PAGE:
Thursday, May 5, 2016

One day in July of 1967

521...523...525...that’s the one. I stopped the car in front of the house to confirm the address. Good thing too. This was the end of the street, and all that was left was a cul-de-sac. I used it to turn around, roll back to 525, and park out front. It was a fourplex just as I was told. Two stories with two up and two down connected by a central main entrance. I could see the balcony door on the upper left unit was open to let in some air. He was home.

I got out and did my parking ritual. Opened each car door, cranked up its window, pushed down its lock and slammed it shut. Once the doors were all locked I checked to make sure I was parked close to the curb. You wouldn’t believe the number of tickets I’ve gotten for being too far away. I didn’t want anything weighing on my mind during this visit. 

I paused for a moment and stared at the fourplex’s main door. Someone had left it open. It was now or never. I walked up the path, went inside, climbed the stairs and knocked on his door.

“I’m comin’,” came a call from somewhere deep inside the apartment. 

After what seemed like an eternity, the door opened and there he was.

He was probably in his late 60s or early 70s. Not tall. Grey hair. Slightly bent, but spry. An unassuming presence.

I started into my well rehearsed introduction, “Hello Mr. Moore, I’m Ed Bryce. My wife called you about visiting?”

A grimace briefly flashed over his face, but was soon replaced by a broad smile.

“Son, the only fella who calls me Mister is Uncle Sam, and when he does, it’s never good news. Call me E.L.”

We both laughed.

“E.L., I’m glad to meet you!”

We shook hands. He looked me over.

“I’m glad to make your acquaintance too, but you’re lookin’ a bit parched son. Why don’t you come through to the kitchen and I’ll pour us some iced tea. I made a fresh batch this mornin’. Looks like it’s going to be another hot one today.”

He was right. It was barely ten o’clock and it already felt around ninety. 

He started to amble off toward the kitchen at the back of the apartment. 

“Can I leave my car parked out front?” I asked as I followed. 

Without glancing out a window to see where my blue Plymouth was parked he replied, “Sure, it’s not botherin’ anyone.”

We passed through the living room to get to the kitchen. There were stacks of books and models and magazines and miscellanea on all available horizontal surfaces and shelves. There was an overstuffed chair with a tv tray in front of it topped with a new model in progress, but I didn’t see a tv anywhere. Off in a corner was a large diorama of what looked like his 1900 engine servicing facility that was in January’s MR. In an opposing corner was clearly a layout of similar size cloaked by a plastic sheet. The place wasn’t messy in a hoarder kind of way, but it was missing a woman’s touch. There was a strong bachelor-pad vibe.

“Is that your engine facility diorama over there?” I asked as I stood at the kitchen entrance and looked back into the living room while he went to the fridge for the iced tea.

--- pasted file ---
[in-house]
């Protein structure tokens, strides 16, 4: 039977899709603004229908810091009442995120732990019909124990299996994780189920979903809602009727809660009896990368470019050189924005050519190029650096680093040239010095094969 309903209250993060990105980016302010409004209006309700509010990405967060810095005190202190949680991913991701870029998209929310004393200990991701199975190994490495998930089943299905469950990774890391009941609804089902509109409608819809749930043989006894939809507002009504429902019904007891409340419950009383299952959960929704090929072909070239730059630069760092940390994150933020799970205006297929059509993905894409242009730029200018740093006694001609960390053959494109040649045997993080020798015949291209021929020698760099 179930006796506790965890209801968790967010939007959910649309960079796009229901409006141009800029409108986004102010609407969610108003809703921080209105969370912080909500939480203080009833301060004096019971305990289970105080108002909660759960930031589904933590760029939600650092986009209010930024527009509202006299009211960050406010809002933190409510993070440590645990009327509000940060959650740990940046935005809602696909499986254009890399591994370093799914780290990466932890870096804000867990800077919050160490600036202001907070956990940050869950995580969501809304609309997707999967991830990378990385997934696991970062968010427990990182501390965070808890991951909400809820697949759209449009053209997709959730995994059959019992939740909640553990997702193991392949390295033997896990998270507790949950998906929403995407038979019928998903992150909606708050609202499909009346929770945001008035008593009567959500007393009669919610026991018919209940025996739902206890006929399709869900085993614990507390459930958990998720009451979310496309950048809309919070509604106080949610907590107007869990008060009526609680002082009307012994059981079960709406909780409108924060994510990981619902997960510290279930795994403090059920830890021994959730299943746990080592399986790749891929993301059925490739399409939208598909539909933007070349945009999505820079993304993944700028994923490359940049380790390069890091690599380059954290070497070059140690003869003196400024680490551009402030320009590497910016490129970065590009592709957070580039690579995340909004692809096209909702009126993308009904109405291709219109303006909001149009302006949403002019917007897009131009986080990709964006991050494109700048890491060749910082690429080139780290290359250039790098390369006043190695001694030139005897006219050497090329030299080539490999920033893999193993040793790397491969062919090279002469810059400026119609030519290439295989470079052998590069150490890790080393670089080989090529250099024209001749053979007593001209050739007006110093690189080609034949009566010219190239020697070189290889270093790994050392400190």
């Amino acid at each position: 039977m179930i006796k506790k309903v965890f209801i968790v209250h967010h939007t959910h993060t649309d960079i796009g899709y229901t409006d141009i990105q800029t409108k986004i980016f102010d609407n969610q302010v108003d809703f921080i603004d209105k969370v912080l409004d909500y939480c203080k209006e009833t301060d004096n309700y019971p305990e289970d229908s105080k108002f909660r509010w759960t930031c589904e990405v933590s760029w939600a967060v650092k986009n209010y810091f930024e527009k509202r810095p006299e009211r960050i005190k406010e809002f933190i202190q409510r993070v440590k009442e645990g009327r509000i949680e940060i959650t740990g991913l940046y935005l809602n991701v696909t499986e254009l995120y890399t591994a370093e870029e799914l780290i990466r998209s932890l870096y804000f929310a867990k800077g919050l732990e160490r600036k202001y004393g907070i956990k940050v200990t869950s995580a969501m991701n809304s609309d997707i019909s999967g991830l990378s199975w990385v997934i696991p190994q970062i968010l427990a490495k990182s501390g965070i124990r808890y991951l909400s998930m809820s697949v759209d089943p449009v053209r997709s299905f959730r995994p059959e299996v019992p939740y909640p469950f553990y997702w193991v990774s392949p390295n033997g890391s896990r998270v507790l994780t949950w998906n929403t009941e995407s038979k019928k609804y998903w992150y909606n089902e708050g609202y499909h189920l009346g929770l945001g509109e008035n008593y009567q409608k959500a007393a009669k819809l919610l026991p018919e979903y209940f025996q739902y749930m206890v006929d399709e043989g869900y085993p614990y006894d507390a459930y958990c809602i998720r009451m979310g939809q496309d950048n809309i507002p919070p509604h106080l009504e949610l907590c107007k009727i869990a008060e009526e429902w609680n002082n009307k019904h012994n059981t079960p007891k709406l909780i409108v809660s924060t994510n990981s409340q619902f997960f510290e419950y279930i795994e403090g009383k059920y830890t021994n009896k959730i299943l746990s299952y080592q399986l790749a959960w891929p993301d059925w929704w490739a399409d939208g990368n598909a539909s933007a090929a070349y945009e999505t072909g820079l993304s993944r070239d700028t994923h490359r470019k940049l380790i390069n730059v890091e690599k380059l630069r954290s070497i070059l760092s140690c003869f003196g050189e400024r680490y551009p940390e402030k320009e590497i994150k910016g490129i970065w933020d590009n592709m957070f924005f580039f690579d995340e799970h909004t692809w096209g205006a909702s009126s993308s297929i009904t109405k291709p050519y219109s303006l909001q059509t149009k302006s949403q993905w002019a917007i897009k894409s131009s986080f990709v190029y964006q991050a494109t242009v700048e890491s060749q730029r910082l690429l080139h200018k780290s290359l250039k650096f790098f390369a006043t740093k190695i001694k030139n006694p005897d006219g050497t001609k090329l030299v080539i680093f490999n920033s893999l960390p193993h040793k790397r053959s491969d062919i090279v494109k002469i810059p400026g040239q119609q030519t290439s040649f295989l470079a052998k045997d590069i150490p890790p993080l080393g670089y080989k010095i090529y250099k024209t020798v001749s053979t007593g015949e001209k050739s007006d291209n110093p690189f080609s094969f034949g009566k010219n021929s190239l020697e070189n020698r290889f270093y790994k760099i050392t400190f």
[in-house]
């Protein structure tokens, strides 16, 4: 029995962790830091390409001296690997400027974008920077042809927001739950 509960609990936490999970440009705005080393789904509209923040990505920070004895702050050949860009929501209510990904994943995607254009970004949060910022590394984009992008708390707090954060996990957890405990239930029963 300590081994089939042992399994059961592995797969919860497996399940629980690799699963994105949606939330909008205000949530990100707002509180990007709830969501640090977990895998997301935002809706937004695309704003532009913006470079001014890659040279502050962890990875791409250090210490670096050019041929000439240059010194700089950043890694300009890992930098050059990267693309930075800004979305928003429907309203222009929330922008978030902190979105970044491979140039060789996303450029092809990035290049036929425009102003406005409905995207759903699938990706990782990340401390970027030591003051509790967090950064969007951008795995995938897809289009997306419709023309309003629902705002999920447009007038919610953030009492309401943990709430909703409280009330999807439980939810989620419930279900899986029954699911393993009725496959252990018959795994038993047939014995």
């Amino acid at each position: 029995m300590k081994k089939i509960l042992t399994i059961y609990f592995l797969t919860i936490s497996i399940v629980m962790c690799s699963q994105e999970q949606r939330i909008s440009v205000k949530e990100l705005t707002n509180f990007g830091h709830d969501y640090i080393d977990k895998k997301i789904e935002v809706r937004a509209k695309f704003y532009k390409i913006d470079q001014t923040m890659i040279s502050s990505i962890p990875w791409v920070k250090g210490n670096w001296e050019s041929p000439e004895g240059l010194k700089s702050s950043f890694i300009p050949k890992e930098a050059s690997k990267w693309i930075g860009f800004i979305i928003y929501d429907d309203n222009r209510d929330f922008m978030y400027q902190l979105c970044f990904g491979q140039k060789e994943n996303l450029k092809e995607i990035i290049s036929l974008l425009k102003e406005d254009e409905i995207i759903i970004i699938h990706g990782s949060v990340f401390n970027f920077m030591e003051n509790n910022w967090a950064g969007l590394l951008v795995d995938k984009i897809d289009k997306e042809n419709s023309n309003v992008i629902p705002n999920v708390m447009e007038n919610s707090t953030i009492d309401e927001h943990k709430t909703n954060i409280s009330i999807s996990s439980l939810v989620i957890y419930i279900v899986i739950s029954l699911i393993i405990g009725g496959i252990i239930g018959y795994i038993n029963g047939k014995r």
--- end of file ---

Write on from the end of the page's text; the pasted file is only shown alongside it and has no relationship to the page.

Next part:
“Yeap, and you got here just in time. Next week a fella from up in Raleigh is coming to pick it up for display at his hobby shop. Maybe he might use only the buildings. Damned if I know. I don’t care too much what happens after they’re done. Leisurely workin’ on new models is where the fun is for me. Right now I’m leisurely workin’ on the RMC building for Carstens.

E.L. laughed and continued while I heard some clinking from the kitchen, “You’re new so you get the full philosophical musin’s. Why don’t you take a load off and I’ll get some glasses,” he said as he motioned to a chair by a small table in the equally small kitchen. I plopped down in it like a sack of potatoes. I didn’t realize how tired I was.

“Your wife said on the phone you were passin’ through,” he said as a conversation starter as he placed the pitcher of iced tea on the counter and got some tall glasses from a cupboard. 

“Well, yeah. It’s a bit of a long story.”

“Go ahead. I’ve got nothin’ but time. You’re stayin’ awhile aren’t you?”

“Yes, if that’s ok?”

“Sure is, and don’t let me forget, I’ve got fixins for Spumoni clubs for lunch. Got some rhubarb pie too.”

“Sounds great.”

“Well, go on. ‘It’s a bit of a long story’....?”

“Ok. Last week - it seems like a year ago now - my grandfather died. My boss gave me a couple of days compassionate leave. I bundled that with some vacation time that needed using up and drove from Houston up to New Toronto for the funeral. Cathy couldn’t get away from work so I went by myself. I got there in two long days and a bit of a third. Funeral was the next day.”

“I’m sorry to hear about your grandfather.” 

“Thanks. Heart attack. He had a history of heart problems. But, he lived nearly a decade longer than the doctors said he would, and even out lived one of them. So, they don’t know everything. Anyway, after the funeral I had to get away and decided that since I had the time, and I’d already driven that far, I’d go a bit further to Montreal for a day to see Expo.”

“The world’s fair you’re havin’ up there?” he said while placing a tall, cool glass of tea on the table in front of me. “Sugar’s there,” he said pointing to the sugar bowl. I added a few teaspoons. He pulled up the other chair and we sat and drank tea.

“Yeah, 100th anniversary of the country. Let me back up. For some reason while I was in New Toronto, I called Cathy and asked her to call RMC to see if they could tell me where you lived so I could visit on my way back. I thought you were in Texarkana.”

“Texarkana? How’d you get that idea?”

“I don’t know,” I said staring at my glass, slightly exasperated at my dumbness, “Anyway, she sweet-talked Hal Carstens into giving me your address. Imagine my surprise when I found out you lived in Charlotte.”

“It’s a ways east of Texarkana,” he said with a grin.